Graphic design with the phrase Essential Skills for Career Development

4 Ways Colleges and Universities Can Help Students Meet Employer Demands

Conventional wisdom says that employers demand industry-specific skills—and want candidates to prove they’ve got the goods. 

To be hired, a public relations candidate will need a portfolio full of outstanding press releases. A software developer will need to ace a coding exam. And a physician assistant better knows how to start an IV.

Certainly, those abilities and knowledge sets are still crucial to workplace success in the 21st Century. But they’re also not enough to get anyone hired today. Let's dive into the skills students need to be successful!

What are Essential Skills?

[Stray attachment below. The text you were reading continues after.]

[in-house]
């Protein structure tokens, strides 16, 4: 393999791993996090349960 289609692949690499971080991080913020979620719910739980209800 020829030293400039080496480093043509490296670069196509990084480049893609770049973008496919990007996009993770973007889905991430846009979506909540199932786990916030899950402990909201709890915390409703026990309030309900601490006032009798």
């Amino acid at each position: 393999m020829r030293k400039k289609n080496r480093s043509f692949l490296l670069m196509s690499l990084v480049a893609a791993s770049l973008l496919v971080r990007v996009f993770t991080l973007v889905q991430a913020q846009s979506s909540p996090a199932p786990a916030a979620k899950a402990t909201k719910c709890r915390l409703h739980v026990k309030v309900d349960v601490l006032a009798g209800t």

Amidst a rapidly evolving workforce, anecdotal evidence suggests that employers demand more than just industry-specific knowledge. They want candidates who have ample essential skills—AKA soft skills or core skills—and the ability to prove those.

Results from a new survey conducted by the National Association of Colleges and Employers (NACE) affirm this trend. Its Job Outlook survey found that employers are seeking evidence of the following key qualities on the resumes, cover letters, and other application materials of the students they’re recruiting:

results of NACE's essential skills survey

Essential Skills for Students to Develop Their Career

Let’s dive into the top five skills for students' success.

Problem-Solving Skills:

What problem-solving skills are: 85.5% of employers want new applicants to have this skill. Problem-solving involves using a set of many other skills—including critical thinking skills, strategic management, decision-making, creativity, and information processing—to propose, develop and execute solutions to workplace challenges.